board diversity

When Women Lead: Women Leaders Positively Impact Boardroom Diversity

Our flagship reports, “When Women Lead” (2020 Women on Boards 2016, 2017) showed that when women hold positions of leadership (CEO, Board Chair and Nominating Chair) boards are more gender diverse than boards of companies led by men. The reports looked at companies in the Fortune 1000 index for 2015 and 2016.

We revisited the topic this year, looking at companies in the 2017 Russell 3000 Index, from our newly expanded Gender Diversity Directory. The results are similar to last year’s findings: Of the 2871 active companies, 125 have female CEOs.  The percentage of women on their boards is 30.2%, double that of male CEOs’ boards at 15.4%.  Eighty percent of the companies with female CEOs are Winning “W” Companies at 20% or greater. Only 37% of all the Russell companies are “W” companies.
One hundred and ten companies have female board chairs. The percentage of women on their boards is 28.1% compared to male board chairs at 15.5%.

In Russell 3000 companies, there are 4,082 board seats held by 3110 unique women: 2242 (72%) of the women are on only one Russell 3000 board; 574 (18.5%) are on two boards; 225 (7.2%) on three boards; 64 (2.1%) on 4 boards; and 5 (.2%) on 5 boards. Many nominating committees of Russell 3000 companies have looked beyond a small group of “elite” women directors and found new, untapped talent.

Our research shows that women in corporate leadership positions impact the diversity of the boards of their companies. We call on male leaders to learn from their female colleagues and reap the benefits that a truly diverse board brings. 

To view the full report, click here.

2020 Exceeds Its Goal

We did it!
Three years ahead of schedule, we exceeded our campaign goal: women now hold 20.8% of the board seats of our GDI Fortune 1000 companies, a cohort of 801 companies remaining from our baseline 2010 Fortune 1000 list.
Today, more than half of our Index companies are Winning 'W's and the numbers of Zero 'Z' and Token 'T' companies are falling to an all-time low. We’re celebrating this breakthrough at our 6th National Conversation on Board Diversity on November 15 and 16 at 20 events in 19 cities across the country, with over 3000 people attending. But the work’s not done.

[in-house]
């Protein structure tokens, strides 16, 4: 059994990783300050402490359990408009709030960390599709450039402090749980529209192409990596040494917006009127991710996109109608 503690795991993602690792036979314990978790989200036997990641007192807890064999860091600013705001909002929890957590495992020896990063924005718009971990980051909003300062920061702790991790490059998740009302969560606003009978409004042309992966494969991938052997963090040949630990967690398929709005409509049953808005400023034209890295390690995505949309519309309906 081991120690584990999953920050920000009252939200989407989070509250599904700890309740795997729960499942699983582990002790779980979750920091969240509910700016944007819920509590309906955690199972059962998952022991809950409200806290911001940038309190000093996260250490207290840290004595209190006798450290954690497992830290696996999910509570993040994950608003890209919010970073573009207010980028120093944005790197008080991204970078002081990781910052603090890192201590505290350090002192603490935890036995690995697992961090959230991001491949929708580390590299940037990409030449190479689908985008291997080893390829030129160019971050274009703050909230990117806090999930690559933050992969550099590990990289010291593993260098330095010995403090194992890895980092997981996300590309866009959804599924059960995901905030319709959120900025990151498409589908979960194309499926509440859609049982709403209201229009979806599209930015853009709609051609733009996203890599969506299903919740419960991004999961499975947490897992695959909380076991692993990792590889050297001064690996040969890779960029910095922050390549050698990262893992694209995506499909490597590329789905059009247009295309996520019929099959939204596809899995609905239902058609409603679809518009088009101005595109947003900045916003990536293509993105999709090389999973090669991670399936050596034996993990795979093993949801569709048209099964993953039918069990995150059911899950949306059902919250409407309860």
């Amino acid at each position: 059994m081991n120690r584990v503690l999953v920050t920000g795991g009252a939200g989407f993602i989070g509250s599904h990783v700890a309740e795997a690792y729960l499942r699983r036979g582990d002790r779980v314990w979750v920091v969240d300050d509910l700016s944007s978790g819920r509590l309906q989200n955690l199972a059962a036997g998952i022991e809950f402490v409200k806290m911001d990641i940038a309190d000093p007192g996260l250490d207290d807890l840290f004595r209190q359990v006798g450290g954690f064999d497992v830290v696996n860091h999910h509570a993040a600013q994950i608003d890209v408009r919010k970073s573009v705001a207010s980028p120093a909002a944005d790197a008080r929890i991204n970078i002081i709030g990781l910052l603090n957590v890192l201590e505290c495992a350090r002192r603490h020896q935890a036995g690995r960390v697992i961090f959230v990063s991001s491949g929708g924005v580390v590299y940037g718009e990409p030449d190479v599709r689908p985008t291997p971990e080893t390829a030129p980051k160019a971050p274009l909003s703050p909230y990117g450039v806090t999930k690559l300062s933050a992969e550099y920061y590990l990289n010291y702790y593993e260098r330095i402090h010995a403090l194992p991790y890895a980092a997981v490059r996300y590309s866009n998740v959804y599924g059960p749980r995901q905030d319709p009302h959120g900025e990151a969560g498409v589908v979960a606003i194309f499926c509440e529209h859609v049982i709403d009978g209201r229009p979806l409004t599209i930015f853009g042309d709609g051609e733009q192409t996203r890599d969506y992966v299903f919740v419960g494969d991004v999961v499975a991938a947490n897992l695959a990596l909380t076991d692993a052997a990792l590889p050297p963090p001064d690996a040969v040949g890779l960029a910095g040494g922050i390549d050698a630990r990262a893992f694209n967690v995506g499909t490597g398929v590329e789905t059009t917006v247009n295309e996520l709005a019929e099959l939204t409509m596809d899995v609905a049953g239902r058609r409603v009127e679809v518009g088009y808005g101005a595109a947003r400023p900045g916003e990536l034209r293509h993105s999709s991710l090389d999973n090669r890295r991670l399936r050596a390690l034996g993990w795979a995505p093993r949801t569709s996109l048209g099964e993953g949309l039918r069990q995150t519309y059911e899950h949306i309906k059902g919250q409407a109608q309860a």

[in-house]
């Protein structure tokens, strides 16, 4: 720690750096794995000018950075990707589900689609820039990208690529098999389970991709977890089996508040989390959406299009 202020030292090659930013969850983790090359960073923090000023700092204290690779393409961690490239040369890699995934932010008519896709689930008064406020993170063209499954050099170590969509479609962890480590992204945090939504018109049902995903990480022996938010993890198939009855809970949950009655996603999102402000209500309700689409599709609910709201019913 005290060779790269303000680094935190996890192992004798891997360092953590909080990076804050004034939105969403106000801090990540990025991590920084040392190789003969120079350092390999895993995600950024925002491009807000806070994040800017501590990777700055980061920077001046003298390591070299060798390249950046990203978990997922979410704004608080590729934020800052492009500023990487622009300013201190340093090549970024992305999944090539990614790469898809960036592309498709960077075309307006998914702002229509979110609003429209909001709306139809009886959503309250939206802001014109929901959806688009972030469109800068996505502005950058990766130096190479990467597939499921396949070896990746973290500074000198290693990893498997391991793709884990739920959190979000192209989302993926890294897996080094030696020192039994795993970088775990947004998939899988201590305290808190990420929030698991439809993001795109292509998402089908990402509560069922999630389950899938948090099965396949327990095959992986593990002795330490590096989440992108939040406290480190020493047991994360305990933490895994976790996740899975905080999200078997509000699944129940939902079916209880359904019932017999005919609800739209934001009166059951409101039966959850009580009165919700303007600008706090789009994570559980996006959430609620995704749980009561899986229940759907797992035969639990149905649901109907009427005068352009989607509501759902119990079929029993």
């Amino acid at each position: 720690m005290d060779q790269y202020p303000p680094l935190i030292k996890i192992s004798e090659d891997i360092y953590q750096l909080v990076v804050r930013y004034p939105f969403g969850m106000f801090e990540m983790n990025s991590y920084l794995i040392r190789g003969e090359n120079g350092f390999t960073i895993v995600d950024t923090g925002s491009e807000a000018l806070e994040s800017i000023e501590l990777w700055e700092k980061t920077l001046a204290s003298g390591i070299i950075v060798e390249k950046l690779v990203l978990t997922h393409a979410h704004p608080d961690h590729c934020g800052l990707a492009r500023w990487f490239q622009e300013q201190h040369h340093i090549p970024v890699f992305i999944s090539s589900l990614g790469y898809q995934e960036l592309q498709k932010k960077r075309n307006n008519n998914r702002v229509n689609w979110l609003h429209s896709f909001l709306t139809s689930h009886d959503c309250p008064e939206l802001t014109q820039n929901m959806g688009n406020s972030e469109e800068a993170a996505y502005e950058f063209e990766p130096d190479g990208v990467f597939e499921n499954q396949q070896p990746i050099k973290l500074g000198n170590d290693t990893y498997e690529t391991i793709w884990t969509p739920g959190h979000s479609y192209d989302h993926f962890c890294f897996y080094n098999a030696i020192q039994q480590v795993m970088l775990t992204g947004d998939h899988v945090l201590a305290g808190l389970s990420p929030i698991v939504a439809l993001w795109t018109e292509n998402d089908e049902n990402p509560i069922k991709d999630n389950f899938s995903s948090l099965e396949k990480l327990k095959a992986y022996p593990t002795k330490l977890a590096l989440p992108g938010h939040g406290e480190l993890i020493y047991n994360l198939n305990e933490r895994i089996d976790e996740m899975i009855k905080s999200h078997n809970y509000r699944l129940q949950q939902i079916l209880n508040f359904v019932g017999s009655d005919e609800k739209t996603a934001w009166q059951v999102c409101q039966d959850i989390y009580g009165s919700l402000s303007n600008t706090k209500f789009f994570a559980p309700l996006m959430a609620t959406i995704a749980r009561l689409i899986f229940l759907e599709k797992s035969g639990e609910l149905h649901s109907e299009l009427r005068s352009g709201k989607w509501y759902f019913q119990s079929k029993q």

Fifty-five GDI companies have no women on their boards. Thirty-four of those companies have never had a woman director in the seven years that we’ve been tracking this data. Because smaller companies are slower to advance women to the boardroom, this year we have expanded our database to include companies on the Russell 3000 Index. True to form, women hold just 16.2% of the board seats for these companies. Thanks to Equilar, our new research partner, for providing us with the Russell 3000 data.

Fitbit Not Fit for Women

Fitbit, the colorful bracelet seen on the wrists of the fit and wanna-be fit, is not fit for women. The company that is dedicated to health and fitness of the masses is going public with no women on its five-member board – another technology company taking the lead from its male investors. We say it’s time that the VC community pay attention to stakeholders who want to see the boards of companies where they work, shop and invest reflect the population, more than half of which is women.
Of the ten biggest tech IPOs of 2015 (Wall Street Journal, 6/17) three are Zero 'Z' Companies with no women directors (Black Knight Financial Services, Shopify and Apigee) and five are Token 'T' Companies with one woman director (Innovation Holdings, GoDaddy, Evolent Health, Baozun and MaxPoint Interactive). Two of the companies are Winning 'W' Companies, with 20% or more board seats held by women (Etsy and Box).
We all know that women make up a huge number of Fitbit customers - maybe the majority. The same can be said of most of the companies on the 2015 technology IPO list. To imply that there are no women qualified to serve on the Fitbit board is ludicrous. At best it's a gross oversight. At worst, it's discrimination, plain and simple. Discriminating against your customer base is just bad business.
We implore Fitbit to put women on its board.

Syndicate content